Subscribe and support CHS Contributors -- $1/$5/$10 per month

83 thoughts on “20% inflation vs. a 69% rise in Seattle rents: Sawant’s rent control legislation unveiled

    • I’d be open to the idea of brackets. 1500sqft homes pay a different rate than 4000sqft homes, and so. Happy to set a max cap that increases with inflation.

      Landlords of controlled rent units could also pay a smaller property tax (to make up for the loss of revenue vs market rate).

  1. “Additionally, if a landlord demolishes rental units to build newer homes, they must replace the homes at the previous rent at a one-to-one ratio. Extra units, beyond the one-to-one requirement, may start at any rent but would then be subject to rent control going forward. Devin Silvernail of the Seattle Renters’ Commission called this aspect of the bill Mandatory Housing Affordability ‘on steroids.'”

    I hadn’t noticed this part last night. If you’re worried about the ‘character’ of Seattle and the destruction of old buildings, then you should be opposed to Sawant’s rent control bill.

    • Ha – I figured the opposite. This would so dis-incentivize apartment construction that we’d probably see far fewer buildings being torn down… so if you dislike old Seattle being razed, support this.
      At very least if this were to improbably pass, a great majority the new construction would be condos. New apartments would become rare indeed.

      • You can’t put a sign in your front yard saying all races and religions are welcome here, and then fight people moving next door because of “neighborhood character”.

        They would be astronomically expensive condos, like the prices we see in NY. In the long term, equally bad as insane rents hikes.

      • Duh…. of course they’d be expensive. That was my point.

        BTW – even if I think that it would (ironically) actually lead to less destruction of neighborhoods, I’m still not in favor of rent control.

  2. I would much prefer to see my district 3 representative work on something that can actually be affected by City of Seattle legislation. If Sawant wants to change state law, she should run for the state legislature, although that didn’t work out for her last time.

    • Ms. Sawant doesn’t have the support to run for any position outside of D3. She’d get smoked if she ran for a state position or even if Seattle went back to a citywide vote. Our council elections are similar to the House of Representatives and just like how the House has extremely unelectable members outside their district like Louie Gohmert we get the same in Ms. Sawant.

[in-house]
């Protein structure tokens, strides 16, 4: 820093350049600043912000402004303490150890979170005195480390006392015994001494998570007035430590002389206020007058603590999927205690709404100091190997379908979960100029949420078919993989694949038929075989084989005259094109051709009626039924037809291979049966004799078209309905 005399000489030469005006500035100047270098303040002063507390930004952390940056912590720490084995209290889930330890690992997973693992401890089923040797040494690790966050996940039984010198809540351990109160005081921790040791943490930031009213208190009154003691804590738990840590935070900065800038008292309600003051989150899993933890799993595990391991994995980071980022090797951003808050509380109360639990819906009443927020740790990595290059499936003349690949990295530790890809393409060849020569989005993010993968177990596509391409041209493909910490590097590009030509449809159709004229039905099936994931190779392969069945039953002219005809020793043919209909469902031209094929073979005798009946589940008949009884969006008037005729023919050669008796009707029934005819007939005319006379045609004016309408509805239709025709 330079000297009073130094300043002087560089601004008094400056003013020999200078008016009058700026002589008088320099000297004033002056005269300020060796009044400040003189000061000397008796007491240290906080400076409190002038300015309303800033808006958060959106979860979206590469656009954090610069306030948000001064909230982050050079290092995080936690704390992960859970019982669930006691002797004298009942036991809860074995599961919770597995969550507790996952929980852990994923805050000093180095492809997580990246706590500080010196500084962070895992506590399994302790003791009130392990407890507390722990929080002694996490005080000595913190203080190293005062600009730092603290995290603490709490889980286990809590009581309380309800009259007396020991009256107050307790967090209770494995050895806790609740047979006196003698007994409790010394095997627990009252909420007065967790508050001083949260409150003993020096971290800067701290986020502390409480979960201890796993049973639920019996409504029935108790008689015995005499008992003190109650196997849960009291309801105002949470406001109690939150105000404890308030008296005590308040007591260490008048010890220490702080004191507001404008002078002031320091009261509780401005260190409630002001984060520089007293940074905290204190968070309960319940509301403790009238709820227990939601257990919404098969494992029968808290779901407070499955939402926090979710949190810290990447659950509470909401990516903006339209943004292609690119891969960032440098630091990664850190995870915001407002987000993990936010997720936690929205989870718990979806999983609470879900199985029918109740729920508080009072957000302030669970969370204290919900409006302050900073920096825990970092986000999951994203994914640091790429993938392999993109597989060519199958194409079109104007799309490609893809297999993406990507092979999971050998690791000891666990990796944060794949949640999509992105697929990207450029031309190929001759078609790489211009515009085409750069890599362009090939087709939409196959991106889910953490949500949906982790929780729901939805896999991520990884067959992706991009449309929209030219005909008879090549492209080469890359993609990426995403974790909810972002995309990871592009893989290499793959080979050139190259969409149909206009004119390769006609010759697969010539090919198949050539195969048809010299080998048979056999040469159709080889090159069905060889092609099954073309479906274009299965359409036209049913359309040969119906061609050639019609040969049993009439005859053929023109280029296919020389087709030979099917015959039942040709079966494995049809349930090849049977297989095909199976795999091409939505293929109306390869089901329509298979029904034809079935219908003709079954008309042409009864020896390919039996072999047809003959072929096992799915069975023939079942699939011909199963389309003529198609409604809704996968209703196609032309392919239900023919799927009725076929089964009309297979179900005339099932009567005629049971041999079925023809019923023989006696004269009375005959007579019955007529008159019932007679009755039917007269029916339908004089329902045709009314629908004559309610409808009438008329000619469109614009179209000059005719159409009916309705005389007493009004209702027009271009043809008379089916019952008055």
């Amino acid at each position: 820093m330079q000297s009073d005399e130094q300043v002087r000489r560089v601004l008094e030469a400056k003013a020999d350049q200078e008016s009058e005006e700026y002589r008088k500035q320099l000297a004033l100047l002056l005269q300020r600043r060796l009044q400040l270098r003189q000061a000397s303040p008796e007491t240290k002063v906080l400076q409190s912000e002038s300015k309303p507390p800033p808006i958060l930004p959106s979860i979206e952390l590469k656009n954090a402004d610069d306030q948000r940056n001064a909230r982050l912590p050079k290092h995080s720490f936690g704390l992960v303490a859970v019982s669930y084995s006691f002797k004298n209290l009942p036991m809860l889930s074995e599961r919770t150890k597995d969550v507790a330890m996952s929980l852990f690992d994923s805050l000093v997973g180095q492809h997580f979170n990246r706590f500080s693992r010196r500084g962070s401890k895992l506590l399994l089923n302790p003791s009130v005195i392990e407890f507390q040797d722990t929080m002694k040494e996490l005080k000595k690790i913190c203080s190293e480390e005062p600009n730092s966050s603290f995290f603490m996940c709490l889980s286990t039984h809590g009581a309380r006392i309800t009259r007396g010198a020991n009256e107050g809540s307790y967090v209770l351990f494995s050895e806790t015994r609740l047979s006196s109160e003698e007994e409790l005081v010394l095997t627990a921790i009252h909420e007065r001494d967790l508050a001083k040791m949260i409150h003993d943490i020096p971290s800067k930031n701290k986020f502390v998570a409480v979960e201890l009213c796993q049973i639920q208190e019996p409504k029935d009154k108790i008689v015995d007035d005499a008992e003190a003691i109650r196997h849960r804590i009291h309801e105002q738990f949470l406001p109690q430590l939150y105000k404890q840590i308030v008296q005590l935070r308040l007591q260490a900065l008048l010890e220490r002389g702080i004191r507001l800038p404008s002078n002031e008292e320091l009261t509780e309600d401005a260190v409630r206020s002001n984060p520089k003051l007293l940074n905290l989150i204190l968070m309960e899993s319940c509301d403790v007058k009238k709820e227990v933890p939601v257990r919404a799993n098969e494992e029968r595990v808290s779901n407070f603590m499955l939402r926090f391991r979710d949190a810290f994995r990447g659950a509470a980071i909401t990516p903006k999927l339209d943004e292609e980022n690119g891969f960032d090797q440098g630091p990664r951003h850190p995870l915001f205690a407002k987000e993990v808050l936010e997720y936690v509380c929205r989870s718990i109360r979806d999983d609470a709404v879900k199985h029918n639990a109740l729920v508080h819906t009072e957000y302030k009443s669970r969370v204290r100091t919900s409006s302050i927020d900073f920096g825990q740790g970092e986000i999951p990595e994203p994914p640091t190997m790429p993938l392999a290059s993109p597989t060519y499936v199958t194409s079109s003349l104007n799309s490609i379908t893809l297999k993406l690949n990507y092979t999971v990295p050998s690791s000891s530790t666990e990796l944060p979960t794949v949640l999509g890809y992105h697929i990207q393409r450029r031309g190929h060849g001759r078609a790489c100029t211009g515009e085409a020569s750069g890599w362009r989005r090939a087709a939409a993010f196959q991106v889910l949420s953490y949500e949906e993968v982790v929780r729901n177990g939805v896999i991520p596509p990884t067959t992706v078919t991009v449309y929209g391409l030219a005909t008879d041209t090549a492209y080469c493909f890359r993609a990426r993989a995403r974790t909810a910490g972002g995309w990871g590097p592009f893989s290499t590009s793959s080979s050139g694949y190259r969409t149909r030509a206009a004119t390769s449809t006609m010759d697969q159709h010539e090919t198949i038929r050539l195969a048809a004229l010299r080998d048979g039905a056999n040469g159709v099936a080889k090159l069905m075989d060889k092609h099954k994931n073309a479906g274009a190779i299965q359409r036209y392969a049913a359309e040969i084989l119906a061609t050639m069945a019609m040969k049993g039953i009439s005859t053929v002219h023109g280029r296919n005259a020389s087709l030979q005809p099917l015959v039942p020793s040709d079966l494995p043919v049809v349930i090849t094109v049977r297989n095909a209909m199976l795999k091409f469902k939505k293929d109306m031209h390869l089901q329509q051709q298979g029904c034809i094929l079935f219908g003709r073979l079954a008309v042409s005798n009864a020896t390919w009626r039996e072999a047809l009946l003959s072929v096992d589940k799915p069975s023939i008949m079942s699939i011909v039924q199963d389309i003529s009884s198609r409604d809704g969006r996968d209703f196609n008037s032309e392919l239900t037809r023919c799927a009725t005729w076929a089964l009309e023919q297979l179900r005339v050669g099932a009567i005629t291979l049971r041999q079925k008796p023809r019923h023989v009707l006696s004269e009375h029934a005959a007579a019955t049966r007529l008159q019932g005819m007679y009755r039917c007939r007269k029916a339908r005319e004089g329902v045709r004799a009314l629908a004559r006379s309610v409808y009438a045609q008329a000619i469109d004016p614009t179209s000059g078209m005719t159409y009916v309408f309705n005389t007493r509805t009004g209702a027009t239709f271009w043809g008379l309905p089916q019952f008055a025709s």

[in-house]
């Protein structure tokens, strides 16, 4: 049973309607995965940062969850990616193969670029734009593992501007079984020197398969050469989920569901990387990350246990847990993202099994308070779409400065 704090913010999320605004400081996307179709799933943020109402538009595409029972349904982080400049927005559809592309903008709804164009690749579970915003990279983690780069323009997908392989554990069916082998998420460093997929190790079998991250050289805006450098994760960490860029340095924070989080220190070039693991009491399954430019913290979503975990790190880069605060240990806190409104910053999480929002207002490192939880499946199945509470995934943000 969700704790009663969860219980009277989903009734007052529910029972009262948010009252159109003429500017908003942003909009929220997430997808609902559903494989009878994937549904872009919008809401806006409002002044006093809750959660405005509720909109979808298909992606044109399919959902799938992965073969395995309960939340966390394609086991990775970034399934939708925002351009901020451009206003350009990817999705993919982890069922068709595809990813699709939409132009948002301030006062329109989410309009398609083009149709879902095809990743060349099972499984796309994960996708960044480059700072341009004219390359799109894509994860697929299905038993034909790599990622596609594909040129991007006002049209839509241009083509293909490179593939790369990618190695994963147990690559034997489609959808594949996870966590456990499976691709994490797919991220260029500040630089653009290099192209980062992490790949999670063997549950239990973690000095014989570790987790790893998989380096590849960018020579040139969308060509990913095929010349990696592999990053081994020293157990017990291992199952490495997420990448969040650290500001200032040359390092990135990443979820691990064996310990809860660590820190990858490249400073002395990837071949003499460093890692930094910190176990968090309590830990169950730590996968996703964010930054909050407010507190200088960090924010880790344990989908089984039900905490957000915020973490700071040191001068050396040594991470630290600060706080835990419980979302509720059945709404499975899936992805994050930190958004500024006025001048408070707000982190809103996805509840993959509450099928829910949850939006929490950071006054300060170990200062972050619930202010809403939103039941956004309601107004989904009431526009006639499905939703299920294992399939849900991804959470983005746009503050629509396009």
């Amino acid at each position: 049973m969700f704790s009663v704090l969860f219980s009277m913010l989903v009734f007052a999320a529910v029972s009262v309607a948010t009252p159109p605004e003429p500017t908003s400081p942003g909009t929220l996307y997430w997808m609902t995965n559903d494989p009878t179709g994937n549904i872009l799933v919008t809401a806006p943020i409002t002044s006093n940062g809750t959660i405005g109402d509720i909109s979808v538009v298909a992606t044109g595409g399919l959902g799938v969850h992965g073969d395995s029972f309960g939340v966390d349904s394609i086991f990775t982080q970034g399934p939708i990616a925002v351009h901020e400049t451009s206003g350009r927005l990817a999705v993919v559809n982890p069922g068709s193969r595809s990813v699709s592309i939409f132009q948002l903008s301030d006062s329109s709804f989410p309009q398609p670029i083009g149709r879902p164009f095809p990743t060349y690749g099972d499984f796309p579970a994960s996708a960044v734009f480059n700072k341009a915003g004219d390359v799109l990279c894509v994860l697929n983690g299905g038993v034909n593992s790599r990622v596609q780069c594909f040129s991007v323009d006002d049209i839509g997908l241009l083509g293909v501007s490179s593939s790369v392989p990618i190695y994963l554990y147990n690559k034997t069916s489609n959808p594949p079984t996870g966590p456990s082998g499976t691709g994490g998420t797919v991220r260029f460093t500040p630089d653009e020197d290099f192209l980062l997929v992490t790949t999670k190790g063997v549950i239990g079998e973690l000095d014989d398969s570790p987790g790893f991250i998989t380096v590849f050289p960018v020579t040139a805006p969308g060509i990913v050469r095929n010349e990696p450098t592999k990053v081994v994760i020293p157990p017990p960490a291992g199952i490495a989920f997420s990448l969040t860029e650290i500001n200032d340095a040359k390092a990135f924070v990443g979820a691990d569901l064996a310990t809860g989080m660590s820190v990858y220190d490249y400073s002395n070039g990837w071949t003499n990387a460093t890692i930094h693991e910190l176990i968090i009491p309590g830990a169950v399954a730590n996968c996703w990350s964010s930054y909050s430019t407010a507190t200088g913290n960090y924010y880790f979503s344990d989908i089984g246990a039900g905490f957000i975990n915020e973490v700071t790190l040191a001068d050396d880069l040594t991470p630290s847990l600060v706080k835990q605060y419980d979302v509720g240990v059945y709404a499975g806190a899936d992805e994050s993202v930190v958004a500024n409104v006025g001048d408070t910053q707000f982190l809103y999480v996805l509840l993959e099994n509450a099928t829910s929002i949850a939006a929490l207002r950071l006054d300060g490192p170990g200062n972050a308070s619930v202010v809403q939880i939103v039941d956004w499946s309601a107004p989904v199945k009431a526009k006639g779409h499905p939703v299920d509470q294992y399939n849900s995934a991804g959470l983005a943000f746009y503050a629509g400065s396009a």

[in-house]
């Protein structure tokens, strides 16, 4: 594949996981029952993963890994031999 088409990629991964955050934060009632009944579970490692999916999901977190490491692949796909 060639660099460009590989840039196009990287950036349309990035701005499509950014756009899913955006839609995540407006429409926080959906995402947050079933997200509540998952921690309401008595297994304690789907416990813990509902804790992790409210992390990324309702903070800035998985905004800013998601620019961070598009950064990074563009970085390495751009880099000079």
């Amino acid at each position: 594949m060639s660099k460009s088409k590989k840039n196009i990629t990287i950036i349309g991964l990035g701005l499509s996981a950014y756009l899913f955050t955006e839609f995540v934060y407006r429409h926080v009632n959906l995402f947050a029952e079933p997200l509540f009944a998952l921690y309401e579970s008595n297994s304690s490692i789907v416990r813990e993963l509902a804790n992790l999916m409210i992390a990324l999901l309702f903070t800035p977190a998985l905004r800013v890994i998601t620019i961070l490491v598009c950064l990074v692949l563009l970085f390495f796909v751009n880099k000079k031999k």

• Just spit-balling here, but maybe it’s because she is a self aggrandizing blowhard, who doesn’t actually represent the interests of the district she supposedly represents?

      • Mmmm. Not so sure about saying “rational approach” and “Sawant” in the same sentence. She quite famously doesn’t respond to her constituents, and this most recent statement about wanting to hear from small landlords is the first I’ve heard that she wanted to hear from anyone. She of course said that those “good landlords who only raise rent a few percentage points agree with her.” Since as far as I can tell she doesn’t listen to anyone, I wonder if these people actually exist. It seems a bit like Mr. Trump making statements like, “I’m hearing these things from people, it’s what they are saying.”

  3. Que the triggered boomers, greedy corporate landlords and slimy developers to piss and moan about their profit margins. Sorry but you’re all outnumbered by renters in D3. After a 69% rise in rent over the past 8 years we need to balance this out in favor of majority and put an end to corporate greed.

      • Because only a “stupid” renter would want a reprieve from non-stop rent increases? If you can believe that, I can believe you’re actually a renter. Btw I am not a renter and support this ordinance 100%. There’s other people in this city besides yourself and most of them rent.

      • Challenges me to reply…and disables reply function. That’s all I need to know :) FWIW, I rent here, I own a home in another state which I rent out as a landlord. So I’m well-qualified to discuss several points of view/experience.